Phenome-wide association study identifies dsDNA as a driver of major organ involvement in systemic lupus erythematosus

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In systemic lupus erythematosus (SLE), dsDNA antibodies are associated with renal disease. Less is known about comorbidities in patients without dsDNA or other autoantibodies. Using an electronic health record (EHR) SLE cohort, we employed a phenome-wide association study (PheWAS) that scans across billing codes to compare comorbidities in SLE patients with and without autoantibodies. We used our validated algorithm to identify SLE subjects. Autoantibody status was defined as ever positive for dsDNA, RNP, Smith, SSA and SSB. PheWAS was performed in antibody positive vs. negative SLE patients adjusting for age and race and using a false discovery rate of 0.05. We identified 1097 SLE subjects. In the PheWAS of dsDNA positive vs. negative subjects, dsDNA positive subjects were more likely to have nephritis (p = 2.33 × 10−9) and renal failure (p = 1.85 × 10−5). After adjusting for sex, race, age and other autoantibodies, dsDNA was independently associated with nephritis and chronic kidney disease. Those patients negative for dsDNA, RNP, SSA and SSB negative subjects were all more likely to have billing codes for sleep, pain and mood disorders. PheWAS uncovered a hierarchy within SLE-specific autoantibodies with dsDNA having the greatest impact on major organ involvement.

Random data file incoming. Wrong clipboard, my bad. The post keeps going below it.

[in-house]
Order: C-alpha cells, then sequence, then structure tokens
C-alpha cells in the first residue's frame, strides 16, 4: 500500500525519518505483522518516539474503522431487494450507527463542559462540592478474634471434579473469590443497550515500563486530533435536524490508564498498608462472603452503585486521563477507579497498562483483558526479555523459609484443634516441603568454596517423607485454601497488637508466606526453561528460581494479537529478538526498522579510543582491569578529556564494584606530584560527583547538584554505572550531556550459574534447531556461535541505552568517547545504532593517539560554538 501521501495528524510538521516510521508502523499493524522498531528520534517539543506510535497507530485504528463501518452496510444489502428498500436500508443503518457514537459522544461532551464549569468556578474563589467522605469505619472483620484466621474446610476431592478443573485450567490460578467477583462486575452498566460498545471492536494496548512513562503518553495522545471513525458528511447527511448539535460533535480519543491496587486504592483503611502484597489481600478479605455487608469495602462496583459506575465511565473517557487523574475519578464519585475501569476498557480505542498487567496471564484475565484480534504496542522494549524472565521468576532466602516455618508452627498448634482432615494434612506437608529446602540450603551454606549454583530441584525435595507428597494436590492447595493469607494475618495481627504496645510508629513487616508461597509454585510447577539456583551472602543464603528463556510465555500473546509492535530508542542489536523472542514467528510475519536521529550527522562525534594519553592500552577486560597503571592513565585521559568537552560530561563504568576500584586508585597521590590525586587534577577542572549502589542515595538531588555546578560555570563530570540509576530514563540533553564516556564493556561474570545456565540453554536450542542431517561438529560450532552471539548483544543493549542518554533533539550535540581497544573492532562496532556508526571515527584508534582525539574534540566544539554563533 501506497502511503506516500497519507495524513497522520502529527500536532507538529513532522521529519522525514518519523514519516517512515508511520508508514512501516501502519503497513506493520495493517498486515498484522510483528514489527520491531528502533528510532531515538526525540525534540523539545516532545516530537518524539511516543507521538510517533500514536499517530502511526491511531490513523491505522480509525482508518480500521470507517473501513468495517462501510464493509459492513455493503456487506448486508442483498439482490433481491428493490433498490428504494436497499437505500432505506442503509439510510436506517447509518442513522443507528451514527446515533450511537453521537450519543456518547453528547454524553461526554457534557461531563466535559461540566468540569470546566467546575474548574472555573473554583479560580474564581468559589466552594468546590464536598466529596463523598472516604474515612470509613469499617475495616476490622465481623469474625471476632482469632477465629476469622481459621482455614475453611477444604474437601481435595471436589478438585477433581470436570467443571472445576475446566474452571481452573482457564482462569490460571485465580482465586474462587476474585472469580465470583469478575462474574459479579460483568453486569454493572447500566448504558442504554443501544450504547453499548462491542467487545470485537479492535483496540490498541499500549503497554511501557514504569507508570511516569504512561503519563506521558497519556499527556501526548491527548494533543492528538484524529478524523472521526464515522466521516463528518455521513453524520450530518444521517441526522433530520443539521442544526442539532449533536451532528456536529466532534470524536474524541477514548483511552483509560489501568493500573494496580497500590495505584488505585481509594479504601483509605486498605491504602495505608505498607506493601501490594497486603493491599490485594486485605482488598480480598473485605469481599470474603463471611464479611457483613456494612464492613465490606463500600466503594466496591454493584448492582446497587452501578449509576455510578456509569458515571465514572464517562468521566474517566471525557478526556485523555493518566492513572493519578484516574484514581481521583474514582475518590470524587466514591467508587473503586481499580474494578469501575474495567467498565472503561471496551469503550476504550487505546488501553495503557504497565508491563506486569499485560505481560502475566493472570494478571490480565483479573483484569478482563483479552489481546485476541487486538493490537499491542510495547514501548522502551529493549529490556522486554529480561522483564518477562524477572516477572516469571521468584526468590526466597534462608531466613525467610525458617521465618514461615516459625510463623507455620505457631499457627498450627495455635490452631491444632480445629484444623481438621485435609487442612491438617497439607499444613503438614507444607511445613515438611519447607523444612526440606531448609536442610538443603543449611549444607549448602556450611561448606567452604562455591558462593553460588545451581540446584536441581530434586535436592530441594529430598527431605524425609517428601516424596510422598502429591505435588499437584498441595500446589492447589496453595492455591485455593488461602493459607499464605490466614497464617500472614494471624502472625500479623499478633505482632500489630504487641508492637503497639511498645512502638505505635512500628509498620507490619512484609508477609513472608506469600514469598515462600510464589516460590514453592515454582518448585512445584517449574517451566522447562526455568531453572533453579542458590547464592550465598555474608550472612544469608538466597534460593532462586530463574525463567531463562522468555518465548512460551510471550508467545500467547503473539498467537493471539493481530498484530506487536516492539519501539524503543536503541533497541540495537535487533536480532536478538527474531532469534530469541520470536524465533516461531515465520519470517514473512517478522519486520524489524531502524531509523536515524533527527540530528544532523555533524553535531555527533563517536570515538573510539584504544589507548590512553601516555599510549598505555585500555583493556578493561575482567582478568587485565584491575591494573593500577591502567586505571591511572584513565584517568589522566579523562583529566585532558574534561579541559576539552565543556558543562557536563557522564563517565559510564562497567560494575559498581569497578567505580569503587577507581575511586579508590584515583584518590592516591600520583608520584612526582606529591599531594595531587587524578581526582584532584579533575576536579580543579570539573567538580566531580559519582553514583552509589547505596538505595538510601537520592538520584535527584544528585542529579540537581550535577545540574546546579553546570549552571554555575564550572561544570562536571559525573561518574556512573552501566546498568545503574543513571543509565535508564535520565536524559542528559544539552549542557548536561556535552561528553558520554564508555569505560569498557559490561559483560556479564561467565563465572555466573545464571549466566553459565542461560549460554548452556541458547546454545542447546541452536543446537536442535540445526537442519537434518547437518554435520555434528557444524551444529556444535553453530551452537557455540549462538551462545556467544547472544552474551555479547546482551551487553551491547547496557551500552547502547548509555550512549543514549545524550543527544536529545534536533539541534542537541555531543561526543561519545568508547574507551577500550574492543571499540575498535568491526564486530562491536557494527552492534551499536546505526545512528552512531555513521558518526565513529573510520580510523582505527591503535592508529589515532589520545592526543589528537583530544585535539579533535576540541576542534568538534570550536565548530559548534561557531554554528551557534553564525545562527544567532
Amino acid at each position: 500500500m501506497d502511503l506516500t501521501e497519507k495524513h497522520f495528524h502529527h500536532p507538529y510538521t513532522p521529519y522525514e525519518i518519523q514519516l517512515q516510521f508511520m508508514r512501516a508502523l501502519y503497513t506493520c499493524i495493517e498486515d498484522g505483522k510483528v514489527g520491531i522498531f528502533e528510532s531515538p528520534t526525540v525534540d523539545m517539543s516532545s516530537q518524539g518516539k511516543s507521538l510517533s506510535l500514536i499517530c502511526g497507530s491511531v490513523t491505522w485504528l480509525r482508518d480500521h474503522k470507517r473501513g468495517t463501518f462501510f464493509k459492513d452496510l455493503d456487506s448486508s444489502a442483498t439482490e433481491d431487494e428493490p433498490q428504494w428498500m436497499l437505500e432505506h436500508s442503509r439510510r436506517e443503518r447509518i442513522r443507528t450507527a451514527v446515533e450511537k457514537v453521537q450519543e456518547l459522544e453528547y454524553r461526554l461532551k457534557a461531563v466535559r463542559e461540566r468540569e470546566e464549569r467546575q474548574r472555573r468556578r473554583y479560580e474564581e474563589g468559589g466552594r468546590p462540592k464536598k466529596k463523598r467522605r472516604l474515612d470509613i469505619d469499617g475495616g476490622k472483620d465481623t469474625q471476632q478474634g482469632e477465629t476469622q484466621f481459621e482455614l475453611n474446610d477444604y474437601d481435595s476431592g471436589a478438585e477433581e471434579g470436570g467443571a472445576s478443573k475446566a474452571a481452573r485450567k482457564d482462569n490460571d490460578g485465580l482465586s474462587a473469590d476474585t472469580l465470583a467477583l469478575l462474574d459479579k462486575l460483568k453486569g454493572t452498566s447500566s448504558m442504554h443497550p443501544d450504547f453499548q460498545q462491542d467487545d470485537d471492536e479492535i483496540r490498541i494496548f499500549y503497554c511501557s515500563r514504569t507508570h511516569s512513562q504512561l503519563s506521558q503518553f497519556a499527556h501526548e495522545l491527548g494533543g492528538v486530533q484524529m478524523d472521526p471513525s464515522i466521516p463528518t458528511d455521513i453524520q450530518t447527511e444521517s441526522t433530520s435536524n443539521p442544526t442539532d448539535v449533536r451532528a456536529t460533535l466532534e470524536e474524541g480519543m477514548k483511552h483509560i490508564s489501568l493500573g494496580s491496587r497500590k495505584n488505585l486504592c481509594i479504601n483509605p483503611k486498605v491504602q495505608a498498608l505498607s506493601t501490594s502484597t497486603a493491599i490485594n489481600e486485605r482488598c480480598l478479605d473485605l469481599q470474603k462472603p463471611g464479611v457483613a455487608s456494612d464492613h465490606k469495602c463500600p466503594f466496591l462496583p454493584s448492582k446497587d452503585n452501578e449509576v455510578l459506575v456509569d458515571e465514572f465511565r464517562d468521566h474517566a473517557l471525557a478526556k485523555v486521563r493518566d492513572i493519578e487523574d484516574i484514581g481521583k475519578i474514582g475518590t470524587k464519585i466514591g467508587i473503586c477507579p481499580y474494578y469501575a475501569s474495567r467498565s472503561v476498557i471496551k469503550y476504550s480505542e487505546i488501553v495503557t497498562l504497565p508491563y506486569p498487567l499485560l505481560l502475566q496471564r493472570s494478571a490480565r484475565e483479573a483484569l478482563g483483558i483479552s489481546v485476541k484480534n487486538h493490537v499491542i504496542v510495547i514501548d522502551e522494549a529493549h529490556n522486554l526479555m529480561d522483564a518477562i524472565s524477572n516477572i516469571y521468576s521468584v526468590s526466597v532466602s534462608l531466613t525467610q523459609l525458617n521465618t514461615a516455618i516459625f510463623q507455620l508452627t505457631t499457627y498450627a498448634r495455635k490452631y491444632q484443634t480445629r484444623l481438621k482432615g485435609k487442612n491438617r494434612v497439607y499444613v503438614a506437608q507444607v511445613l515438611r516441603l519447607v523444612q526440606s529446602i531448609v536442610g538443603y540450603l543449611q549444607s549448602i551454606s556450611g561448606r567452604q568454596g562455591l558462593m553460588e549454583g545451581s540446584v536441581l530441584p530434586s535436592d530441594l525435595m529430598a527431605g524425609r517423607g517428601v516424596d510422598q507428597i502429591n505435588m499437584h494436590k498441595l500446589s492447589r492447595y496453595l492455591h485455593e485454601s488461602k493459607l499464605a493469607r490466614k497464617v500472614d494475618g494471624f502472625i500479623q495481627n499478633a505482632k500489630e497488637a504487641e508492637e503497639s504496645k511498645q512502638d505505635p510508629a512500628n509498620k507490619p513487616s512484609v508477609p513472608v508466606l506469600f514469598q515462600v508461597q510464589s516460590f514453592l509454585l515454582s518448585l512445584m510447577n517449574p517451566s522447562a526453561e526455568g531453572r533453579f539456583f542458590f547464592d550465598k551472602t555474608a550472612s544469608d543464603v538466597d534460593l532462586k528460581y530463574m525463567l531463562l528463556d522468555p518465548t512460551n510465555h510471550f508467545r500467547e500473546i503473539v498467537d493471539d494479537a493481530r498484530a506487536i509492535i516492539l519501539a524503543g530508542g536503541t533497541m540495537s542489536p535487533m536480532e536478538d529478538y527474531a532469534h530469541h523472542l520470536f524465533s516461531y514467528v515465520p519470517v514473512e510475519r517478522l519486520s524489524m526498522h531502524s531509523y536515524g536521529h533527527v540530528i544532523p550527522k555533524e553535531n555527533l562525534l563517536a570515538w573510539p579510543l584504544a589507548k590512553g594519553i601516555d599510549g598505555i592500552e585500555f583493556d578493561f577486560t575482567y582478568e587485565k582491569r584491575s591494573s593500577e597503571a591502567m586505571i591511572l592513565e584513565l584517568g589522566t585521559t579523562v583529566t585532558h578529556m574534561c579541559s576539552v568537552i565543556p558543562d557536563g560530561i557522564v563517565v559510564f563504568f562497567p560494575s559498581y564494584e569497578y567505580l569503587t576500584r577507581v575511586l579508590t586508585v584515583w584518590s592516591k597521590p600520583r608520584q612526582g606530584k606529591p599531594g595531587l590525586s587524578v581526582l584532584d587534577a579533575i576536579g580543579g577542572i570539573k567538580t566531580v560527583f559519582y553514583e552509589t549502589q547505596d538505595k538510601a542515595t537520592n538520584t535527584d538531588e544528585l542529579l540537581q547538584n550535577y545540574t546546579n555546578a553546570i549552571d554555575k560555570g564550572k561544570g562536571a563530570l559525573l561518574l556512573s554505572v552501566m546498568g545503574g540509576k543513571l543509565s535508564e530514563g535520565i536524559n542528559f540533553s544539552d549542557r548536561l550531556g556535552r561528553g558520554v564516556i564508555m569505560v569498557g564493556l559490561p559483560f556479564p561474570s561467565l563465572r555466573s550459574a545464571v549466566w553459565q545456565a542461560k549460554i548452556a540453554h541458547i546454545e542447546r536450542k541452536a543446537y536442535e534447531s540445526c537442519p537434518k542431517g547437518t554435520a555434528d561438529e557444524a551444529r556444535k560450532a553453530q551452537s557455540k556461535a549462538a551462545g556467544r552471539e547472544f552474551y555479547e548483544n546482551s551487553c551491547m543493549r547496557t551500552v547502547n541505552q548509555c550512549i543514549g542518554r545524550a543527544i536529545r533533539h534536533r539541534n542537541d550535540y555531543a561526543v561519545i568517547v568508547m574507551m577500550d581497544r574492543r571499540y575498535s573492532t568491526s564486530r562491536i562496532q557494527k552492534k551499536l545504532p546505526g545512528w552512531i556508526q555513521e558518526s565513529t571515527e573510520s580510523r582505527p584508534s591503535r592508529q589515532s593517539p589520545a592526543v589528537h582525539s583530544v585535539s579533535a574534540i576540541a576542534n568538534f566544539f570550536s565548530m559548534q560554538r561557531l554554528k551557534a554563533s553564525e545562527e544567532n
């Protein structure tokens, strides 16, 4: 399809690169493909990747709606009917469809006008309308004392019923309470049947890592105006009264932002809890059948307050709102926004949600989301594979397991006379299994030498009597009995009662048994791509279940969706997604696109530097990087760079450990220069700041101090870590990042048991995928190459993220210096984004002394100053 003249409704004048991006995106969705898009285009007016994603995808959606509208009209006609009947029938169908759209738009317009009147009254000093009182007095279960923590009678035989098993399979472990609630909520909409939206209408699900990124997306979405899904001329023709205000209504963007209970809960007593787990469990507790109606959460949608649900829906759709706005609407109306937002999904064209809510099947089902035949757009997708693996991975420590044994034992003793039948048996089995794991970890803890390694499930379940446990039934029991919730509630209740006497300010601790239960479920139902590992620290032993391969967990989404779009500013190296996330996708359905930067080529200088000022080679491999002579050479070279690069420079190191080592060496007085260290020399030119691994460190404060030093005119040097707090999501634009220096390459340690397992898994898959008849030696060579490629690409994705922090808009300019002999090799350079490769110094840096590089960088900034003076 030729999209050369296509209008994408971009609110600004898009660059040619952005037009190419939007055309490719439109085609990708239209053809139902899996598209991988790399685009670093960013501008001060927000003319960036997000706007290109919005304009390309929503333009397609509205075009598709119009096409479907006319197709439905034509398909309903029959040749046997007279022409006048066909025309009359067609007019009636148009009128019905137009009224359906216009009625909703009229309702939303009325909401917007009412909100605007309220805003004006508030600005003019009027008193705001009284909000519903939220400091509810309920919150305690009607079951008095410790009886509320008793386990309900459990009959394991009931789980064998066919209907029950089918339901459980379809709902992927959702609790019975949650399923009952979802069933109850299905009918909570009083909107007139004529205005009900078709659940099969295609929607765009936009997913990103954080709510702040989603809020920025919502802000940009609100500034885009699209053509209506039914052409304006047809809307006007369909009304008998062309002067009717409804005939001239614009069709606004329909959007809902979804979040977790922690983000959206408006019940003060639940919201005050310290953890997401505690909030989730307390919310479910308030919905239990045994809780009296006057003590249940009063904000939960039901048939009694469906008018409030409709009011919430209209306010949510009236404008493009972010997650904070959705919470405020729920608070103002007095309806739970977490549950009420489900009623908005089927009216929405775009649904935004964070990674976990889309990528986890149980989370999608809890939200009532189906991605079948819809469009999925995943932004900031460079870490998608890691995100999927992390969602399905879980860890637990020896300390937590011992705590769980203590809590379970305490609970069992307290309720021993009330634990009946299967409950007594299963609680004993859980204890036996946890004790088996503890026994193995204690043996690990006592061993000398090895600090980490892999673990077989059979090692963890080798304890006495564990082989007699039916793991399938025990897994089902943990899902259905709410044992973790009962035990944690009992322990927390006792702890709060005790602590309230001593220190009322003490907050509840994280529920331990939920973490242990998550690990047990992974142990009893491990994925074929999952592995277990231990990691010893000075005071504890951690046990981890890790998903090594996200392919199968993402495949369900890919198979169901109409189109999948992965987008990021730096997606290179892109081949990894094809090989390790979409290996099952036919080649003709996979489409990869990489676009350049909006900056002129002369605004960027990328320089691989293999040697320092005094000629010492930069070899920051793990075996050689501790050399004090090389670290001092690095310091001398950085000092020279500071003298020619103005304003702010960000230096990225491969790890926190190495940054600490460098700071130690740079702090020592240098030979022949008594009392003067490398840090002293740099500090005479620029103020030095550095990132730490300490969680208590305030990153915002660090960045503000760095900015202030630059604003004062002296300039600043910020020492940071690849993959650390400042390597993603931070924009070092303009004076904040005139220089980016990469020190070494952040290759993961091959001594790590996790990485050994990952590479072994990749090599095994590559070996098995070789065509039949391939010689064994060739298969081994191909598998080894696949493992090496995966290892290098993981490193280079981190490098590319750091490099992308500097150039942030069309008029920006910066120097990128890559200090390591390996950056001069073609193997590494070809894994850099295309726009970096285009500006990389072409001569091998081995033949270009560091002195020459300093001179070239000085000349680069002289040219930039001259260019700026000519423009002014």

Dermatology | Rheumatology




Department of Medicine, Department of Medicine Faculty

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